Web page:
Web Activities

Click on the following links. Please note these will open in a new window.

Conduct a single sample t-test

Go to this website: http://www.socscistatistics.com/tests/tsinglesample/Default2.aspx

Ask the class to estimate how many hours on average they spend each day with smartphones, tablets, TV, radio, computers, and video games. Nielsen reported last year that people spent an average of 10 hr, 39 min each day with smartphones, tablets, TV, radio, computers, and video games. Have the class enter their data into the above calculator and conduct a two-tailed significance test to determine whether the difference between the class average and the general public is statistically significant.

Go to this website: http://www.socscistatistics.com/tests/tsinglesample/Default2.aspx

Ask the class to report how much time they spent reading for personal interest over the previous weekend. The American Time Use Survey “collects data on the amount of time Americans age 15 and older spend reading for personal interest.” In 2015, the average amount of time Americans spent reading for personal interest on weekend days was 21 min per day. Have the class enter their data into the above calculator and conduct a two-tailed significance test to determine whether the difference between the class average and the general public is statistically significant.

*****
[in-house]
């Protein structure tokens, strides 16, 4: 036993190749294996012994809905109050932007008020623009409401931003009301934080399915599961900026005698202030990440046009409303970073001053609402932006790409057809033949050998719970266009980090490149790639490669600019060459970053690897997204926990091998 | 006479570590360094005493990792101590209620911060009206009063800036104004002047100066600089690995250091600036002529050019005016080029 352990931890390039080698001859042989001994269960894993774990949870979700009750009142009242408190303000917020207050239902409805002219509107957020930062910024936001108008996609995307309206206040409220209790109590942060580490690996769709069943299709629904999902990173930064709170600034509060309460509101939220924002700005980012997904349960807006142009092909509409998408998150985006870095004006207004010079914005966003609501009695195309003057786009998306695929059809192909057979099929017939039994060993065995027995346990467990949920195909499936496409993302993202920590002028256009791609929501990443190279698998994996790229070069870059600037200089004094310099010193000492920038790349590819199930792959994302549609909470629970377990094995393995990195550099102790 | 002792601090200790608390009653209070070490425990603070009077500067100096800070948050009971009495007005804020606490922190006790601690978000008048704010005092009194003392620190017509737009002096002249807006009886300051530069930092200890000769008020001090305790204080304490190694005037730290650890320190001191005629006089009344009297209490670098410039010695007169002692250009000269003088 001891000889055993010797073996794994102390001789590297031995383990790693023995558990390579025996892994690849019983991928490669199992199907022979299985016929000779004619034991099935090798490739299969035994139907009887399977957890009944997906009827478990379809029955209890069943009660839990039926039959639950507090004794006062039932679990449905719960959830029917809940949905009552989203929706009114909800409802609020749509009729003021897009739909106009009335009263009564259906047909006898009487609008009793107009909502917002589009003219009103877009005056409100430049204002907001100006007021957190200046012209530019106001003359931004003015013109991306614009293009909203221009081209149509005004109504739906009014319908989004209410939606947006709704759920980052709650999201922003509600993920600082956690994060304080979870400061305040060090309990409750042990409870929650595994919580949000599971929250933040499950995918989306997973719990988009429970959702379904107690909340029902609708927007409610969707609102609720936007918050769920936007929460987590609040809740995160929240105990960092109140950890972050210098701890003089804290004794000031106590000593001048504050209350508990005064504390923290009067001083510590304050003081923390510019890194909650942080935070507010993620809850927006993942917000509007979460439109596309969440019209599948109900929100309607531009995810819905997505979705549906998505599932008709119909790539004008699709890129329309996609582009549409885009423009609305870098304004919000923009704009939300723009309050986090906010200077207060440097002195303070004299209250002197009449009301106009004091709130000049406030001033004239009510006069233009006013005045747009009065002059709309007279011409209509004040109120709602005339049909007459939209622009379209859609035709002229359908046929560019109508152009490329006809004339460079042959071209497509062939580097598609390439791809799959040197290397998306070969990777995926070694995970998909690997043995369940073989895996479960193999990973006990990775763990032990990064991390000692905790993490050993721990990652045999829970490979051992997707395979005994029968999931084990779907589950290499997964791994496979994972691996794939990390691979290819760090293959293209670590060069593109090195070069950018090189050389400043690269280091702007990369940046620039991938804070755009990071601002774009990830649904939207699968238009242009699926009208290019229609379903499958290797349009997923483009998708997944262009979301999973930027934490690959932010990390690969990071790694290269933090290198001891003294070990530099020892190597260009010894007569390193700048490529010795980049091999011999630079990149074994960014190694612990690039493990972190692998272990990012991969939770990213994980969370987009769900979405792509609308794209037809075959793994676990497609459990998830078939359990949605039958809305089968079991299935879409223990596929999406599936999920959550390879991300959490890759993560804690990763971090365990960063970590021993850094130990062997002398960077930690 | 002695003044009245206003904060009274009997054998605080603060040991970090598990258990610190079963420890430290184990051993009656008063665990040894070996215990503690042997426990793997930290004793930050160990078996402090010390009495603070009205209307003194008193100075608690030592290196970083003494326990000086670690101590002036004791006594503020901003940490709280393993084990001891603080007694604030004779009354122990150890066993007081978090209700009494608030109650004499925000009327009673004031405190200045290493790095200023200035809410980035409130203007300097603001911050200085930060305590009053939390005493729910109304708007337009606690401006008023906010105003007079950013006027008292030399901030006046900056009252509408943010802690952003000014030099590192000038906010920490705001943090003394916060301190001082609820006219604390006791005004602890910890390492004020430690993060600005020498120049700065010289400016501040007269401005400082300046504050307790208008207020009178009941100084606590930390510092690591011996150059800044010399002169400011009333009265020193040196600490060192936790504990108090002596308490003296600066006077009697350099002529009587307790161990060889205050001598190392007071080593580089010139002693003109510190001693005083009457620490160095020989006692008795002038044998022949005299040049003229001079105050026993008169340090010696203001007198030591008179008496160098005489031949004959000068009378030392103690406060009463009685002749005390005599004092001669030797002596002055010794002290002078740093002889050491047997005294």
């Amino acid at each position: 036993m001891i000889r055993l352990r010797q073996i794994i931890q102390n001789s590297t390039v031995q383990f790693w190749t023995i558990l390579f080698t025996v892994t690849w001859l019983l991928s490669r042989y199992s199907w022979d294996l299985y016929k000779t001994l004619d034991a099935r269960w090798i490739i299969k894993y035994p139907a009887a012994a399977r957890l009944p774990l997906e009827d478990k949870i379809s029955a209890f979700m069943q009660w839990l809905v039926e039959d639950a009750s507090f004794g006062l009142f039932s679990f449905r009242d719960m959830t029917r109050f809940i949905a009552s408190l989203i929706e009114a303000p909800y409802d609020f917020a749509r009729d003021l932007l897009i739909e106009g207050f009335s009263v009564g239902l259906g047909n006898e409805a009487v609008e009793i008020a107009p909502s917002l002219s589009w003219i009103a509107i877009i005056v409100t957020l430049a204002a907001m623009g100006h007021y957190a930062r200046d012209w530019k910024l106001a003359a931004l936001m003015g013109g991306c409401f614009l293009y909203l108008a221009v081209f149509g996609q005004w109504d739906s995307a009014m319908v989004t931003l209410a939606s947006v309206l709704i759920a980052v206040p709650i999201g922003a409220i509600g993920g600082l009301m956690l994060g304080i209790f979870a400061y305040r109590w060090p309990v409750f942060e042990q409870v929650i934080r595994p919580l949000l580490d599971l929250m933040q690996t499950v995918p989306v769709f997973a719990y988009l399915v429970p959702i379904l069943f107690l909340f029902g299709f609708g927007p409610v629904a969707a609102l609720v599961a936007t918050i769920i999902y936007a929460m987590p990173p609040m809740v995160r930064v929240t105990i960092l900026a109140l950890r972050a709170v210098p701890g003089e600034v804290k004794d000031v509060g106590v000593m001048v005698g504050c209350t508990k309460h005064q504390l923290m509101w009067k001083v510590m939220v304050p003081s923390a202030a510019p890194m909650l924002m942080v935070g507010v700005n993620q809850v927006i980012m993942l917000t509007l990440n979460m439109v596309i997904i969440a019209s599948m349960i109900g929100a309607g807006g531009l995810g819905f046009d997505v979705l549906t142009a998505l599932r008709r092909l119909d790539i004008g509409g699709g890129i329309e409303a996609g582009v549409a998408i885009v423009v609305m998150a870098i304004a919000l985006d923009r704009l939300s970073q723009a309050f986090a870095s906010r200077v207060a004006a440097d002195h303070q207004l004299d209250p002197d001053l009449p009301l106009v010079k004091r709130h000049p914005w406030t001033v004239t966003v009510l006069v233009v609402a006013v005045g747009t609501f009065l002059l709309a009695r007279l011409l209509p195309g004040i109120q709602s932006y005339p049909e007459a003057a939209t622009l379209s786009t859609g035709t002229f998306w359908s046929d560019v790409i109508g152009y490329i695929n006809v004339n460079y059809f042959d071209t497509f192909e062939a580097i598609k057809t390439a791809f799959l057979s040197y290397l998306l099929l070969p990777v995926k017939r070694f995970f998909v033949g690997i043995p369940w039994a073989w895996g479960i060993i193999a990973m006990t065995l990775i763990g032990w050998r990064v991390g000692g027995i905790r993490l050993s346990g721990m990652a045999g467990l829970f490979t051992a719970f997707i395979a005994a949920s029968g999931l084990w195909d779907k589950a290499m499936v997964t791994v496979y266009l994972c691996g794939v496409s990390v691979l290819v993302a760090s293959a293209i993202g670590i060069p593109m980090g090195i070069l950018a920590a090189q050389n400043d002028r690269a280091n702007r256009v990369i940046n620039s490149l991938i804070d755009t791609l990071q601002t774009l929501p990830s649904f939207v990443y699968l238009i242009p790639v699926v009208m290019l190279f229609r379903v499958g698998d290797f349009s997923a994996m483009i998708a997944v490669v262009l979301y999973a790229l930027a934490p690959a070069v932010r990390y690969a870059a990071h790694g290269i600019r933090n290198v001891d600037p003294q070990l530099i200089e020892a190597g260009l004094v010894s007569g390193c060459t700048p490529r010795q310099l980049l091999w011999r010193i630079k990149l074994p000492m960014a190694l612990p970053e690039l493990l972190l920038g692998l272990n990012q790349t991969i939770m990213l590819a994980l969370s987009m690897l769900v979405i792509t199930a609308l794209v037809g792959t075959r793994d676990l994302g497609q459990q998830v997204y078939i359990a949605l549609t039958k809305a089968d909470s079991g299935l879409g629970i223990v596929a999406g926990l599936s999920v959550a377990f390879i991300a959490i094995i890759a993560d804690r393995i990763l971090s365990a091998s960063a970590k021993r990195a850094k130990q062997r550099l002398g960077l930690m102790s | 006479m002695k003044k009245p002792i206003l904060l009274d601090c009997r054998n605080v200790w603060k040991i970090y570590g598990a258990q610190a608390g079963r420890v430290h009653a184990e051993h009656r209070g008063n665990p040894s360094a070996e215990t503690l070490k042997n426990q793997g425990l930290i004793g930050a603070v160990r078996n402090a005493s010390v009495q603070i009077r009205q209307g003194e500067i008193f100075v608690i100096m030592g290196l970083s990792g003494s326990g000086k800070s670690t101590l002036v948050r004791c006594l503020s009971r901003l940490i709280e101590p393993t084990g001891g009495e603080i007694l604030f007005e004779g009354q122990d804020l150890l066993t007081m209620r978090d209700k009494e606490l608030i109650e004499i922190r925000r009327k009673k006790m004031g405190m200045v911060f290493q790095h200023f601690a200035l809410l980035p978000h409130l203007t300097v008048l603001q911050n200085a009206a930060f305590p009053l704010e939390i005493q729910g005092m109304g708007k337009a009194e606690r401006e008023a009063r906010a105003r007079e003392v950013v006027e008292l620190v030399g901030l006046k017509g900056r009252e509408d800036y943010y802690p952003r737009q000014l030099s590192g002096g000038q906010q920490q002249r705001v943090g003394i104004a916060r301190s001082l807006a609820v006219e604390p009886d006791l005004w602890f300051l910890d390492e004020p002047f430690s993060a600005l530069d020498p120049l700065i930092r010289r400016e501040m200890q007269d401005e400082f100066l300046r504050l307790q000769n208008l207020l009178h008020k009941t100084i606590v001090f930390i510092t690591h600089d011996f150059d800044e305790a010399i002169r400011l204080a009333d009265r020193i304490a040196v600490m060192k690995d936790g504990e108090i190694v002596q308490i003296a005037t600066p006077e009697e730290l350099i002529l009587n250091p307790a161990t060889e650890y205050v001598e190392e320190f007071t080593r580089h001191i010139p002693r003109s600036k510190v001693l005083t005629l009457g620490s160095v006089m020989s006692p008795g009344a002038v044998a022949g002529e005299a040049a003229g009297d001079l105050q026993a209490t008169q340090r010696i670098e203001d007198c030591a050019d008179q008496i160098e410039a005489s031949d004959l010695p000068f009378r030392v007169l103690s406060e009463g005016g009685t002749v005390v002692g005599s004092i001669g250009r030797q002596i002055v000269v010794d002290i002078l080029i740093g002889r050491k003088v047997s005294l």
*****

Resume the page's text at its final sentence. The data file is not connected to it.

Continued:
Think of a simple question that you can post on social media to determine if you network differs from the general population

Go to this website: http://www.socscistatistics.com/tests/tsinglesample/Default2.aspx

Think about a simple question you could ask your friends through social media. Before you ask the question, be sure to do some research and be sure you know the norms or the population average (note: you do not need the population SD--which is not typically reported in the media). Then, post you question online. Using the data your friends report, enter your data into the above calculator and conduct a two-tailed significance test to determine whether the difference between your network and the general public is statistically significant.